The cause: a minuscule, almost undetectable amount of "masking lacquer," which is used to protect engine components and surfaces during the production process. The lacquer is almost like a bright red nail polish.

"We found a relief valve – a little line that goes to the relief valve – blocked in the gas generator," Koenigsmann told reporters Wednesday. "That little red substance was blocking a relief valve that caused it to function a little bit earlier than it was supposed to."

The gas generators are almost like little rocket engines themselves – they're used to power a pump that then feeds propellants into the main engine chamber. But the blockage caused certain processes to begin too early.

A specific order of igniter fluid and propellant pumping has to be followed for smooth engine activation. Liquid oxygen, rocket-grade kerosene, and the igniter need to be introduced at precise times, otherwise engines will suffer a "hard start" that can sometimes be damaging.

Sensors detected that early rise in pressure in Merlin engines 1 and 2, leading to the computer-controlled abort.

"Probably during the washing or the cleaning process, some of that masking lacquer went into this vent hole and blocked it," Koenigsmann said, adding that the issue occurred at a SpaceX supplier. "When we removed that masking lacquer from the vent hole, then the engines performed perfectly and started up at the right time."

So far, only some new Merlin engines are found to have the lacquer issue. Previously flown boosters have continued to launch in the interim.

NASA and SpaceX are currently replacing two suspect engines from the upcoming Crew-1 mission. Teams will then test fire the rocket five days before liftoff on Nov. 9.

The agency also wants SpaceX to fly two other missions – the scrubbed GPS satellite and a separate science spacecraft – before Crew-1. When combined with data from the static test fire, engineers should be able to paint a clear picture of Merlin engine safety.

The astronauts are scheduled enter a more stringent quarantine period starting Saturday, after which they will travel to KSC in a NASA aircraft on Nov. 6. After the test fire three days later, they will run through a full rehearsal including spacesuits, traveling to the pad, and entering the Crew Dragon capsule.

If NASA and SpaceX need it, 7:27 p.m. Sunday has been designated as a backup window.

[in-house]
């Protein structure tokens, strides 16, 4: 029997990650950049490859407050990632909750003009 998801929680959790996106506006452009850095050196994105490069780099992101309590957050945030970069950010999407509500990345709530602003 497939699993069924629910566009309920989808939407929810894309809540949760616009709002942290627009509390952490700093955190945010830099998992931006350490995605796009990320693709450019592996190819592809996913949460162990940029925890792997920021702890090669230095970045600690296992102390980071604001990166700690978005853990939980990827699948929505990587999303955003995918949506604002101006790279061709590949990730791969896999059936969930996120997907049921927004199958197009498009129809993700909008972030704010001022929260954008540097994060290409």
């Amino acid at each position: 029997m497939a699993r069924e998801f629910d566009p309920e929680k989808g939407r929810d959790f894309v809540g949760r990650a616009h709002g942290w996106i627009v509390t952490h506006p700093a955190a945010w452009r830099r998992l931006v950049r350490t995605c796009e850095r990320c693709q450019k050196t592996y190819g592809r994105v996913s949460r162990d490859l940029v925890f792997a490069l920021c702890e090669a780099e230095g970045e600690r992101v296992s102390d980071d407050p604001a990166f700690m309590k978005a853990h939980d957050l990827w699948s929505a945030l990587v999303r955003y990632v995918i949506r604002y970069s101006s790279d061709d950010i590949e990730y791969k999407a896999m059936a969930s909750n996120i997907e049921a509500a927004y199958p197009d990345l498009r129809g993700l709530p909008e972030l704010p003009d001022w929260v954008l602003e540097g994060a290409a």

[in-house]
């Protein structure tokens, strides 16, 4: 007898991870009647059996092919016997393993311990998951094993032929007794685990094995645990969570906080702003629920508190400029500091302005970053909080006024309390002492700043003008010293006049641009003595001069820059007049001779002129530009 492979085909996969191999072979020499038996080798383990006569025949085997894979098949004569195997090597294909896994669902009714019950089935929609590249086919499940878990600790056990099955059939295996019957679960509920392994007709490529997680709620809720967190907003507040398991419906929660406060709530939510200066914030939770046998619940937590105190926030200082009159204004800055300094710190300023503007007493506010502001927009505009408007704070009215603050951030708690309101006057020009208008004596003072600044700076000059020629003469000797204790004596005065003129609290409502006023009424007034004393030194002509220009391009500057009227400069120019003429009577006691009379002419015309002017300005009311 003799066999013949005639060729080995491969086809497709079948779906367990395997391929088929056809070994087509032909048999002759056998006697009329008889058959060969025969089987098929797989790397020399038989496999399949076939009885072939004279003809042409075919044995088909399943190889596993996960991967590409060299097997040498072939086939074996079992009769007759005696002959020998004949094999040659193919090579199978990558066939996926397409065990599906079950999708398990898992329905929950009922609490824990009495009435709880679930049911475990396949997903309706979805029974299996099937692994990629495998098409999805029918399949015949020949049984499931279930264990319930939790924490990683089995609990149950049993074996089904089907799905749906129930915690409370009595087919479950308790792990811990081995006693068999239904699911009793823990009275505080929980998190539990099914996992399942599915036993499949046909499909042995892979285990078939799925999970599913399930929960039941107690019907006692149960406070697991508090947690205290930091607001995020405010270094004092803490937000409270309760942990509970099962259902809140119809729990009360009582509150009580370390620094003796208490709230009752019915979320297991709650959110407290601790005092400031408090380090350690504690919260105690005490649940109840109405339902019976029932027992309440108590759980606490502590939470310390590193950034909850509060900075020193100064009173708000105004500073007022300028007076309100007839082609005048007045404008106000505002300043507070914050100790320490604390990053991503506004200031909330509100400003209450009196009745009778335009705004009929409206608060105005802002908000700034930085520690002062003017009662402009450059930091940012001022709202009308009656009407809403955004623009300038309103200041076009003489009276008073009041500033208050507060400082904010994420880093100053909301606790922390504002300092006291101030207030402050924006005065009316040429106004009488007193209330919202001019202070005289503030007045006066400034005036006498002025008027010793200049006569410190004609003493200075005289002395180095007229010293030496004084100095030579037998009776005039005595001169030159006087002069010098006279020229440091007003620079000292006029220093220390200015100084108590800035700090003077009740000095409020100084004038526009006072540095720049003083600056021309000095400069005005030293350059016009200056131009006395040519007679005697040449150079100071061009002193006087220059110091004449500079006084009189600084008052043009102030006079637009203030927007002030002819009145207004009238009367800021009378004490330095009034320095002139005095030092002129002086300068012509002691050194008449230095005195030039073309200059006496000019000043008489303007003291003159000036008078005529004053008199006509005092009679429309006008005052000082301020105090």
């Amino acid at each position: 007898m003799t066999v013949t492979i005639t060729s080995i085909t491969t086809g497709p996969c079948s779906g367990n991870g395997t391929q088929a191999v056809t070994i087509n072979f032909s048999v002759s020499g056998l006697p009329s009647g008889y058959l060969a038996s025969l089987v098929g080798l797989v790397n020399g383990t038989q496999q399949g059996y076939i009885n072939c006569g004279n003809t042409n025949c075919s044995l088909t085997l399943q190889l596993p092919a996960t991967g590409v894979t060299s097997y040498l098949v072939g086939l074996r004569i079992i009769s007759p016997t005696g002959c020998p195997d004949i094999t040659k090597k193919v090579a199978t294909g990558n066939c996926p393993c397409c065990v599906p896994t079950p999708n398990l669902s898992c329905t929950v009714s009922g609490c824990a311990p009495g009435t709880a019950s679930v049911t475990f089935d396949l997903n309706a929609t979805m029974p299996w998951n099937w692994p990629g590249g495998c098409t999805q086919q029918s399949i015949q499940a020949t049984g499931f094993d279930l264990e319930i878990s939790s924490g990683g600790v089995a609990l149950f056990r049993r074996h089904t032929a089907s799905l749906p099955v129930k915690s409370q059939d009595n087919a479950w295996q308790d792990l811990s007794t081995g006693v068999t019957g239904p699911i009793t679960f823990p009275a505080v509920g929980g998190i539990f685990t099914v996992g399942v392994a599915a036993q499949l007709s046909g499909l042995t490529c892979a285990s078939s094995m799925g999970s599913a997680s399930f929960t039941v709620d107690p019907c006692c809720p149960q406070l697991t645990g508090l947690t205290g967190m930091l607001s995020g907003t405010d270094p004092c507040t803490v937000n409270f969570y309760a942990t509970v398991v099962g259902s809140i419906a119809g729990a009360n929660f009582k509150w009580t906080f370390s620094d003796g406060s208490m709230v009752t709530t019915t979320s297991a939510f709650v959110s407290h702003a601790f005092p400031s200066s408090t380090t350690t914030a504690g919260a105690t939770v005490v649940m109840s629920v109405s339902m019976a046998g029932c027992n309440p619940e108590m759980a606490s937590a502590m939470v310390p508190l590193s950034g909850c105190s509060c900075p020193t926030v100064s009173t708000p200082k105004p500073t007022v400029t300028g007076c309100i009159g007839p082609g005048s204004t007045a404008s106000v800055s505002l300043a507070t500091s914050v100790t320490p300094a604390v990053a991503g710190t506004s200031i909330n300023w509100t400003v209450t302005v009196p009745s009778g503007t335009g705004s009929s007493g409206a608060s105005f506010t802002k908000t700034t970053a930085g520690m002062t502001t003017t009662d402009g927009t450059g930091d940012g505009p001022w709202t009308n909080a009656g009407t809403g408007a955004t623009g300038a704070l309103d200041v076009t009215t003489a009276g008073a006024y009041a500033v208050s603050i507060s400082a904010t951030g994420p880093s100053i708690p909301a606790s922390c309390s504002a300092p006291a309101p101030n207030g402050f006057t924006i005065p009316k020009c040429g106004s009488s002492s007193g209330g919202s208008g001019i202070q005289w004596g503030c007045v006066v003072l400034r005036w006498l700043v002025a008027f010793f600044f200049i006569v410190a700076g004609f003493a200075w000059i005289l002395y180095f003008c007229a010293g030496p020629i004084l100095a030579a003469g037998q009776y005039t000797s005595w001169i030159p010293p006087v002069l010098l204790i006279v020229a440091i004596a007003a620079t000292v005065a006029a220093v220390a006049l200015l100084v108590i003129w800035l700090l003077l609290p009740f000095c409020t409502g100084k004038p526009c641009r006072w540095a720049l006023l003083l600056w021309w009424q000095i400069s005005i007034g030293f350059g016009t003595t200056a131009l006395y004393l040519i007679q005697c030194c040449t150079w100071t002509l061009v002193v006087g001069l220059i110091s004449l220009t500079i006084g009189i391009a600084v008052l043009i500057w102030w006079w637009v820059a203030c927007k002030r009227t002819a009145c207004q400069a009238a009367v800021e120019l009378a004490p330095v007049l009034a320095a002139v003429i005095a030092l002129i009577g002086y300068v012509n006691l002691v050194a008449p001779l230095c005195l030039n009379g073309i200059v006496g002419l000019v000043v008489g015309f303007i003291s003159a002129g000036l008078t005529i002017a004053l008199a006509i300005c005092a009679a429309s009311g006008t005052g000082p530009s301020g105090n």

"Over my career at SpaceX, I've seen little things cause big effects," Koenigsmann said on the engine anomalies. "This reminds me that rockets are humbling. It's always a challenge and it's always difficult."

 

Launch on Saturday, Nov. 14:

  • Rocket: SpaceX Falcon 9
  • Mission: Crew-1 launch of astronauts
  • Astronauts: Victor Glover; Michael Hopkins; Shannon Walker; Soichi Noguchi
  • Launch Time: 7:49 p.m.
  • Launch Pad: 39A at Kennedy Space Center
  • Landing: TBD
  • Weather: Forecast expected Nov. 11
  • Backup Launch Window: 7:27 p.m. Sunday, Nov. 15

Quelle: Florida Today

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Update: 4.11.2020

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NASA TV Coverage Set for First Crew Rotation Flight on US Commercial Spacecraft

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NASA’s SpaceX Crew-1 astronauts participate in crew equipment interface testing at SpaceX headquarters in Hawthorne, California, on Sept. 24, 2020. From left are mission specialist Shannon Walker, pilot Victor Glover, and Crew Dragon commander Michael Hopkins, all NASA astronauts, and mission specialist Soichi Noguchi, Japan Aerospace Exploration Agency (JAXA) astronaut. NASA’s SpaceX Crew-1 mission is the first crew rotational flight of a U.S. commercial spacecraft with astronauts to the International Space Station. The Crew-1 mission will launch from Launch Complex 39A at Kennedy Space Center in Florida. Crew-1 is part of NASA's Commercial Crew Program, which has returned human spaceflight capabilities to the U.S.